How small details can create a big problem

Tuesday, Dec 5, 2017, 07:29 AM | Source: Pursuit

By Ben Rubinstein, Vanessa Teague

How small details can create a big problem

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As the quantity of data being collected by government agencies grows ever larger, so too does the pressure to link those datasets to create comprehensive and searchable records.

But linking these different datasets, especially if they contain information about individuals, presents both a technical and privacy challenge.

Vulnerabilities are sometimes missed during the design phase of a security system. Picture: iStock

On the one hand, you want accurate linking between these records for that person; this is best achieved by using values like the person's name and address. But on the other hand, you want to protect their privacy by not revealing too much information. Techniques that try to solve this problem are known as Privacy Preserving Record Linkage.

Evaluating the security of these techniques is particularly challenging, and problems arise when vulnerabilities are missed during the design phase and only come to light once they are used in practice.

Our recent research has revealed just such a vulnerability in a technique used by the UK's Office for National Statistics (ONS), which was previously thought to be secure. The ONS is the UK's largest independent producer of official statistics and its recognised national statistical agency, but our research found that one of its techniques is vulnerable to attacks, allowing the recovery of names.

The ONS reported their approach used for census data "...is designed to resist all currently-feasible attacks on the basis that the same approach may be used in future (and/or elsewhere) in less controlled environments", but had only used the technique inside a secure Statistical Research Environment (SRE).

An SRE is an isolated computer lab, with physical and procedural security – for example, researchers must pass a vetting procedure before being granted access, and there are restrictions on what can be taken in and out, greatly reducing the risk of wholesale recovery of names.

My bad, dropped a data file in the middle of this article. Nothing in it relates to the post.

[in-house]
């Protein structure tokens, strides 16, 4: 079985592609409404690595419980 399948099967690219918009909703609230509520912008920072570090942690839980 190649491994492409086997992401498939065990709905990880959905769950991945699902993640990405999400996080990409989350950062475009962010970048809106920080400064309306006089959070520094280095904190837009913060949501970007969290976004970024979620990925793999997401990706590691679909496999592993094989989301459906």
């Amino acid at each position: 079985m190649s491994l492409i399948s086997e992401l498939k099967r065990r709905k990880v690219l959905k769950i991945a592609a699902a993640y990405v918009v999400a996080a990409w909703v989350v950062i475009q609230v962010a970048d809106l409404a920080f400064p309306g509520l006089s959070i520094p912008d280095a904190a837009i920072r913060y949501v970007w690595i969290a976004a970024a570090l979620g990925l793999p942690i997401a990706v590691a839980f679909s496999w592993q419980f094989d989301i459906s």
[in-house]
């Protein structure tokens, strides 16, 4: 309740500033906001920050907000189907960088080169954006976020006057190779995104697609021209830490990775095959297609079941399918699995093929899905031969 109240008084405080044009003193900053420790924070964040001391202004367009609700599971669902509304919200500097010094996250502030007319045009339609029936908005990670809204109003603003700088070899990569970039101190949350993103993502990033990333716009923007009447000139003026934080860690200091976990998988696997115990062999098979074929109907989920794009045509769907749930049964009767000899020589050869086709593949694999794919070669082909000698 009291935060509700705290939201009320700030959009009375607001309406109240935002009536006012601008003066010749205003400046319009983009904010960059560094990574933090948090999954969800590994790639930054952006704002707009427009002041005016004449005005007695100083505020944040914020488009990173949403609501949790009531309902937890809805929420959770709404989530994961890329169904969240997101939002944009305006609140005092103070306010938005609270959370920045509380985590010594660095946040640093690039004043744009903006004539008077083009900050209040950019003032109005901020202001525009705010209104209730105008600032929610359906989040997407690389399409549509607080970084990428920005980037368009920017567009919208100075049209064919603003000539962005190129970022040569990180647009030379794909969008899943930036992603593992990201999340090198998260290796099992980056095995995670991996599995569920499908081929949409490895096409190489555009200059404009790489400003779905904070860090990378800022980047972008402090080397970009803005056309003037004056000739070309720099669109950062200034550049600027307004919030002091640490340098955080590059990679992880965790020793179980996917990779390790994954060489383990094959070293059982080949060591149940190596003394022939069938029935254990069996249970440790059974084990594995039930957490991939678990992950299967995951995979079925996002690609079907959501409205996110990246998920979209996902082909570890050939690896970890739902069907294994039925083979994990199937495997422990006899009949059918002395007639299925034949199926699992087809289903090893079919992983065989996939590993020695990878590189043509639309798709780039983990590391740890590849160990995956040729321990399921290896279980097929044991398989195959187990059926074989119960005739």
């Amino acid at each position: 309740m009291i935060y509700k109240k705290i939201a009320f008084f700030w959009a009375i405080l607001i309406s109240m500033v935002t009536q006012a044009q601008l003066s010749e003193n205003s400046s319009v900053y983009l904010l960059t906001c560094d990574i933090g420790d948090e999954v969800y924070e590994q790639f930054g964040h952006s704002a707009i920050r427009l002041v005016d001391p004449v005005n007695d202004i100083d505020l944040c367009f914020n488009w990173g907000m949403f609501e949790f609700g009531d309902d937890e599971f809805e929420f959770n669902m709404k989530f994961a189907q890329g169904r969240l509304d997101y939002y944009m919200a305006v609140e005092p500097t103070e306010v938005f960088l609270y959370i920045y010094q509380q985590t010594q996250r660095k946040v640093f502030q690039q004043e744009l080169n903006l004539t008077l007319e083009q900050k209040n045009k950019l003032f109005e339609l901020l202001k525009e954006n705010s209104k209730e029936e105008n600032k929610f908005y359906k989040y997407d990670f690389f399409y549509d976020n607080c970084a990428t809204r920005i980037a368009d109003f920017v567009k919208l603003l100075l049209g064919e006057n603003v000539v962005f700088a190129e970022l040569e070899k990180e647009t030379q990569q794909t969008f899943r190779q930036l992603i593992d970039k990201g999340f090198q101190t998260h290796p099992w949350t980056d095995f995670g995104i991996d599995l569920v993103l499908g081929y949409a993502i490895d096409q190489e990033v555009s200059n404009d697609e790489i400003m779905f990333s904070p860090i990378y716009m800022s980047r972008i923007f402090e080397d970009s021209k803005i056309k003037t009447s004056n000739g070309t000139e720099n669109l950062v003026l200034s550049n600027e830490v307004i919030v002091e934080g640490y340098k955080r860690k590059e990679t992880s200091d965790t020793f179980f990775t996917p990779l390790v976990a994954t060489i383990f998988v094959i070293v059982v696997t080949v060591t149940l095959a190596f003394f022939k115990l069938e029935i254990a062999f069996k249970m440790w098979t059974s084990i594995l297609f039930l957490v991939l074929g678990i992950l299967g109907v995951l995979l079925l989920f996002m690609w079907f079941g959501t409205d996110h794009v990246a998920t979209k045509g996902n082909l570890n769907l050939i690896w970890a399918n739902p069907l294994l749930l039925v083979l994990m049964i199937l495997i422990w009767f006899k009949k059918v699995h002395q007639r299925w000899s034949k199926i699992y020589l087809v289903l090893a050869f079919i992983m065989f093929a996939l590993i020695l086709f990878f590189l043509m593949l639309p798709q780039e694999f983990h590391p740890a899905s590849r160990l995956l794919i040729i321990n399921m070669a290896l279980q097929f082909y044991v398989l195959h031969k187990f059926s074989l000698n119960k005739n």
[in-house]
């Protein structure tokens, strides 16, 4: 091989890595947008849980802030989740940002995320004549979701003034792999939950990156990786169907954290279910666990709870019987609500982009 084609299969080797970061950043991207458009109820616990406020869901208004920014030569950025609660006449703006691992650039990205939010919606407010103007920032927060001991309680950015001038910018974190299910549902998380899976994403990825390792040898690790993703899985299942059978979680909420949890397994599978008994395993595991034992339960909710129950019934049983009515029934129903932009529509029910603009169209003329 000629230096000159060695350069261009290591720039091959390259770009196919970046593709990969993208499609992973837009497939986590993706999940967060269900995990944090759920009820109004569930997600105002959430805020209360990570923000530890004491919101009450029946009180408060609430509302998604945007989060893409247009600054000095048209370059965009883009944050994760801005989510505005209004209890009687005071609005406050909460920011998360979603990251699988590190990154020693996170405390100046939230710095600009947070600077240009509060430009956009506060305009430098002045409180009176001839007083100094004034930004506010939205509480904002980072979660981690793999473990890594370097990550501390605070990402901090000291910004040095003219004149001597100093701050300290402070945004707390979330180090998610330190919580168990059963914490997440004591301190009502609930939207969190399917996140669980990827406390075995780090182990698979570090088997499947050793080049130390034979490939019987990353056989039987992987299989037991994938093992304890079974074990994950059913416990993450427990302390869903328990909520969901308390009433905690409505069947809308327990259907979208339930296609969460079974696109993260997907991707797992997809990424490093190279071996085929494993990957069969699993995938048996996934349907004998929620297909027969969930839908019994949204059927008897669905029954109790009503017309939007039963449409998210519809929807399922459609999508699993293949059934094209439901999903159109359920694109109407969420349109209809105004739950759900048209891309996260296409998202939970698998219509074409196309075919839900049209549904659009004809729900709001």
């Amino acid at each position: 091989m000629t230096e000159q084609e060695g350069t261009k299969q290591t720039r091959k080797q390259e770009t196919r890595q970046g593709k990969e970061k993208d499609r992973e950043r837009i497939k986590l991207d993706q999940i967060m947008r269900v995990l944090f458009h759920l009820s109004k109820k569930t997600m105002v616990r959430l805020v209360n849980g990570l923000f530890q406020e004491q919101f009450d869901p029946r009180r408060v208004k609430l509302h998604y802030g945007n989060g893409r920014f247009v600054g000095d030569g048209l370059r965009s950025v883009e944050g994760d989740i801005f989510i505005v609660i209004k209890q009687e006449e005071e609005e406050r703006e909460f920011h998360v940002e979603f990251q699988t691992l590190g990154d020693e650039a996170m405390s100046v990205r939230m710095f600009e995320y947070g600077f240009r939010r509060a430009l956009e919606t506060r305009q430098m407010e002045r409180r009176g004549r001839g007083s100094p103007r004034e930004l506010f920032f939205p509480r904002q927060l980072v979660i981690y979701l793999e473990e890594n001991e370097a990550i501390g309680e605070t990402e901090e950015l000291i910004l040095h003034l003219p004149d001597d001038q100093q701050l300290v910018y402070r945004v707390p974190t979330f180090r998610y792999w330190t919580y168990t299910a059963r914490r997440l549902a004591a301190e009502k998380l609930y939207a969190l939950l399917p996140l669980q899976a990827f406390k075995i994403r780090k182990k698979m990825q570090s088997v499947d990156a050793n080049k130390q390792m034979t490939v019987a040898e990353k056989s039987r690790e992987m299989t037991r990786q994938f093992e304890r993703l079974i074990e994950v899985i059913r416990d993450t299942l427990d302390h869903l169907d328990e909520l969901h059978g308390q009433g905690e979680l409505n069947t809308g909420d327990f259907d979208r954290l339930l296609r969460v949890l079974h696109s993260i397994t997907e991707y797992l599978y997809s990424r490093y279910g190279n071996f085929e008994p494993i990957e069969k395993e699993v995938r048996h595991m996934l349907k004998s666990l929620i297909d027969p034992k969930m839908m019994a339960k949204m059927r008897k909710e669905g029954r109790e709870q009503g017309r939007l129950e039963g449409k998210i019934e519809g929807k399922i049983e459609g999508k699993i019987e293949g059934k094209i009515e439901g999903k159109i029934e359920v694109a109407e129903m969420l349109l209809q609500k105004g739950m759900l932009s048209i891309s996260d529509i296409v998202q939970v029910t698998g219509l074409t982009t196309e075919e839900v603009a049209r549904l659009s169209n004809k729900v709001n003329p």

It was thought the system was secure enough for use outside these environments, but our analysis shows this is not the case. And this vulnerability is a good example of how a small detail can invalidate what's assumed to be a secure approach.

The ONS did the right thing in making the details of their algorithm available online – this openness enables correction before vulnerable techniques are used in any future open data release by the ONS or others.

FINDING THE FLAWS

The ONS used a technique known as a similarity table, which provides a way of determining how alike two hidden values are, without revealing their true values. Or at least that is the intention.

A small detail can invalidate what's assumed to be a secure approach. Picture: iStock

A good way to understand this process is to imagine placing names of people inside a locked and numbered box. The similarity table tells you how similar the contents of two boxes are, by giving scores. The lowest score is zero which means the contents are identical.

Each name is always assigned to the same numbered box, so when you want to link two records, you look for another box which has the lowest similarity score – a correct match is usually zero, but might be larger because of typos, transcription errors, etc.

In practice, the ONS uses secure message authentication codes (HMAC), which provide a unique mapping between a name and an ID in a way that cannot be reversed.

The security of the HMAC remains good, but the problem was the provision of the similarity scores in plain sight leaked sufficient information that allowed the recovery of hidden names.

An example of a similarity table is shown in the image below. It consists of three columns - the first and second contain the protected names, and the third contains the similarity score between them.

The vulnerability we discovered works as follows:

  • Construct a list of names that are likely to appear in the table which could come from the phone book